While most of the shields included symbols closely associated with fringe groups and white supremacist causes, two shields featured the logo for the Detroit Red Wings of the National Hockey League with a prominent white nationalist symbol in the middle. The team released a statement disassociating from the events in Charlottesville when notified.
Down on the street, the counter-protest steadily grew in size, and both sides began hurling accusations.
“Black lives matter!” from the counter-protesters was met with, “White lives matter!” Projectiles started flying. People began hurling water bottles and water balloons, then concrete blocks. Others started spraying mace.
Police initially held their position around the three sides of the park but later left the clashing factions to their own devices. Emotions boiled over into intense hand-to-hand combat before noon. Individuals from both sides began throwing themselves at one another without hesitation. Virginia Democratic Gov. Terry McAuliffe declared a state of emergency before the event had officially begun.
Inside the park, men and women from the front line stumbled to the back of the park for medical treatment. A sort of ad hoc medical zone was created, where people were treated for injuries ranging from head wounds to chemical burns.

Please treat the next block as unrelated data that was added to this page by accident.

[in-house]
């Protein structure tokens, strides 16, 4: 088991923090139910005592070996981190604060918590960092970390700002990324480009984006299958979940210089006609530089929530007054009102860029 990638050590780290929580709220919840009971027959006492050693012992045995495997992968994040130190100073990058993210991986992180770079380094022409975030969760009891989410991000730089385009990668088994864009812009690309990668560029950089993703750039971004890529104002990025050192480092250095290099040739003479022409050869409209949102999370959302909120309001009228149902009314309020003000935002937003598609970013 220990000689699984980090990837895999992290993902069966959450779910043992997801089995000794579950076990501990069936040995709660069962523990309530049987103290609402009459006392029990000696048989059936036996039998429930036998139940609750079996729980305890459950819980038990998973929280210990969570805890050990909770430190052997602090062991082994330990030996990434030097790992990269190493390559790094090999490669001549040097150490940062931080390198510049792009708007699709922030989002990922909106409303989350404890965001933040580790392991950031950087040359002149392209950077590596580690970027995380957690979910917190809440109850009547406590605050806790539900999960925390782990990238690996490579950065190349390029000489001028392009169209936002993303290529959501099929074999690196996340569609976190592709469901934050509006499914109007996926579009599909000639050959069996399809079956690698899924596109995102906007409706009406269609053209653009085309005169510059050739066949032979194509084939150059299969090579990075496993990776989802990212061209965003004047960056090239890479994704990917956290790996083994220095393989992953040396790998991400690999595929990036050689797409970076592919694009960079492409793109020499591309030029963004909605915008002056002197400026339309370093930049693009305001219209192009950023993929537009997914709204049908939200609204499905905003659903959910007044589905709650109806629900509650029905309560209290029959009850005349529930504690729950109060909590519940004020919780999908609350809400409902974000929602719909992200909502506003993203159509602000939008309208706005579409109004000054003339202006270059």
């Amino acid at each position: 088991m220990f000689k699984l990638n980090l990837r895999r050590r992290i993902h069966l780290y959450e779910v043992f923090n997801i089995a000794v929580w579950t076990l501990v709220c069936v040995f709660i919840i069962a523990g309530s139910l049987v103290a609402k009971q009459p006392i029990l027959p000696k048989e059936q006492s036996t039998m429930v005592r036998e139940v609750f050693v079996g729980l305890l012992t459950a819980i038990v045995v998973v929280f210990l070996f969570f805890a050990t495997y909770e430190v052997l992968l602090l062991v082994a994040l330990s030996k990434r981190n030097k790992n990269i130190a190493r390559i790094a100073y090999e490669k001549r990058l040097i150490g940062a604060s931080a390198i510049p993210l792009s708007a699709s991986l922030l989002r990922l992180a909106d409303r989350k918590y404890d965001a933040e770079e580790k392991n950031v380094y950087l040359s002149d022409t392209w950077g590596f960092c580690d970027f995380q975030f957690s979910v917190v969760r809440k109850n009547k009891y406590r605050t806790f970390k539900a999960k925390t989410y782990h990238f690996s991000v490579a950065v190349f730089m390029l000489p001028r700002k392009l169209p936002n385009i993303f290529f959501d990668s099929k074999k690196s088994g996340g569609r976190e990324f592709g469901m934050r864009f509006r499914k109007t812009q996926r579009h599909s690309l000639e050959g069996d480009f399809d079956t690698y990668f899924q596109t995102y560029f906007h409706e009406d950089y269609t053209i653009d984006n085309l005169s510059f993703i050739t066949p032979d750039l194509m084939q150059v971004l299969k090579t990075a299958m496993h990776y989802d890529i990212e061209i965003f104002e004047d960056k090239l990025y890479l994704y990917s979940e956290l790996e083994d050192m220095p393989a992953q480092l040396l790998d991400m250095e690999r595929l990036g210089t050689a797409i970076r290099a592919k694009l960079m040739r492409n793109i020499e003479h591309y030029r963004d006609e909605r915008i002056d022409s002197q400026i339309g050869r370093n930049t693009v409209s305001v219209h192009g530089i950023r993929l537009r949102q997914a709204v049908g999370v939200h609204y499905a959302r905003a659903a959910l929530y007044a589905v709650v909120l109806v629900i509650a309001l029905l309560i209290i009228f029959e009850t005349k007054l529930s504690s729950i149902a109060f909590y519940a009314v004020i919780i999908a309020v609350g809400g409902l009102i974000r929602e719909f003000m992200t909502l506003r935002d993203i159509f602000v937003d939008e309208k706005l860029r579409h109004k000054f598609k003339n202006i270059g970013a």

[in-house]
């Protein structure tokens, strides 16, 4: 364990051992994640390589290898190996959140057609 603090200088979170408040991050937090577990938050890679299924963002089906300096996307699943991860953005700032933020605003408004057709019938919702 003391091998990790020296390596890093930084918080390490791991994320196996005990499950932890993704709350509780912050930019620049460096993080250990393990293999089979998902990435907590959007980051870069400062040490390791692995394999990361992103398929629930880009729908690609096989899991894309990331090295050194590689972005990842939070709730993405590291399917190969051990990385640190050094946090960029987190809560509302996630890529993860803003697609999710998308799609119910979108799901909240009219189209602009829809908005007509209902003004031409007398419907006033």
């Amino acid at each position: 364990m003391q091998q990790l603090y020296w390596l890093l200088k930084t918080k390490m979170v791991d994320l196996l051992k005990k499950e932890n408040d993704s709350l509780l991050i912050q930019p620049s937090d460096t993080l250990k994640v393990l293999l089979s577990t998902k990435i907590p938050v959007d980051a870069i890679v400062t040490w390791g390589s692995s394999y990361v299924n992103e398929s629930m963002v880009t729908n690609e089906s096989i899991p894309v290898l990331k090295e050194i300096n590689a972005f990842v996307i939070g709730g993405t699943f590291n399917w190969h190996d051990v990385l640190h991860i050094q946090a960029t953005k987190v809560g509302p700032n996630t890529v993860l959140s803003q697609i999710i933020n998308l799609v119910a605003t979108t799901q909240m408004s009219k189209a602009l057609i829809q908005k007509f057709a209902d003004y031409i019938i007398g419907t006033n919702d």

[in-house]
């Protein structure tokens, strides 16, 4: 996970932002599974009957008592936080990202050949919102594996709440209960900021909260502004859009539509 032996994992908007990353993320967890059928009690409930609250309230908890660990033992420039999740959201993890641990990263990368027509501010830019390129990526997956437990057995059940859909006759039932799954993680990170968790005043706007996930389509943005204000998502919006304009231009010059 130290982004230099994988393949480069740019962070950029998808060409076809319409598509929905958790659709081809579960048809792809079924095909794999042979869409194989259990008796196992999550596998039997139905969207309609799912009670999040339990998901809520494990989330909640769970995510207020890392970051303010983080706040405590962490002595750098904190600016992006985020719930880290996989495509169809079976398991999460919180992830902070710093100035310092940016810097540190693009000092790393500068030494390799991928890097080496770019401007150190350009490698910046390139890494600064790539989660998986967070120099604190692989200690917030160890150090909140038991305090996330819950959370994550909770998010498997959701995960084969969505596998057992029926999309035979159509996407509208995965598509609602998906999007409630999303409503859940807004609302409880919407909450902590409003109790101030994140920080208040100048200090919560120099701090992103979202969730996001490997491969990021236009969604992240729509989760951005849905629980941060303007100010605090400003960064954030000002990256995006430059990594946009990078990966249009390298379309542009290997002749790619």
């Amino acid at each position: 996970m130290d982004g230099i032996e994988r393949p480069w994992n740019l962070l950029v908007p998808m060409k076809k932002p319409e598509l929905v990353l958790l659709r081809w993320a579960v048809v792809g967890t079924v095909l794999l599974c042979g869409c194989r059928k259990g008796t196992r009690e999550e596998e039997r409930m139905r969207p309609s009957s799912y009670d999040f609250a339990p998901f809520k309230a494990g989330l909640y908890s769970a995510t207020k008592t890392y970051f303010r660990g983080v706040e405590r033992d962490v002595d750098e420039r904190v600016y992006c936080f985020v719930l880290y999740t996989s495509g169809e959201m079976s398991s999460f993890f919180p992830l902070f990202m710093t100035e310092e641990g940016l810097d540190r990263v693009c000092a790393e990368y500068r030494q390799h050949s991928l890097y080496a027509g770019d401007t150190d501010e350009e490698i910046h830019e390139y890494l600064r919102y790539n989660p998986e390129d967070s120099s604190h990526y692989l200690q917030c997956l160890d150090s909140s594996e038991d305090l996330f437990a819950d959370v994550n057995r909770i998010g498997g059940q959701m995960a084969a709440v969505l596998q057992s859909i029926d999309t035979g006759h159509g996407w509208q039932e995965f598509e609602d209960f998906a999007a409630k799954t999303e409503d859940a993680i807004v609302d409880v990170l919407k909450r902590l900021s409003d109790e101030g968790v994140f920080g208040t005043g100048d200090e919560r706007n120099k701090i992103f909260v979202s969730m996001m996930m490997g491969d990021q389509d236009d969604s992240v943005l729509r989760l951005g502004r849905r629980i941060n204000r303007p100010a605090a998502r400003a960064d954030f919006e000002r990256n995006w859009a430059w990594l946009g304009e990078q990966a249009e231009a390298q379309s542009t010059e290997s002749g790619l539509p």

After McAuliffe declared a state of emergency, police announced that the gathering in the park was unlawful and ordered everyone to vacate the premises. Officers in full riot gear mobilized onto the park, forcing the white nationalists down onto E. Market where thousands of counter-protesters were waiting. Some in the group resisted the police.
As a group moved away from the park and into a parking garage next to the police station, one antifa activist broke away from his friends.
White supremacists pounced, armed with sticks and large wooden planks. In seconds, the protester was on the ground, blood pouring from his head. He attempted to get up, legs wobbly. Police stood by, watching it all happen. Of all the images we captured that day, this is surely the most haunting.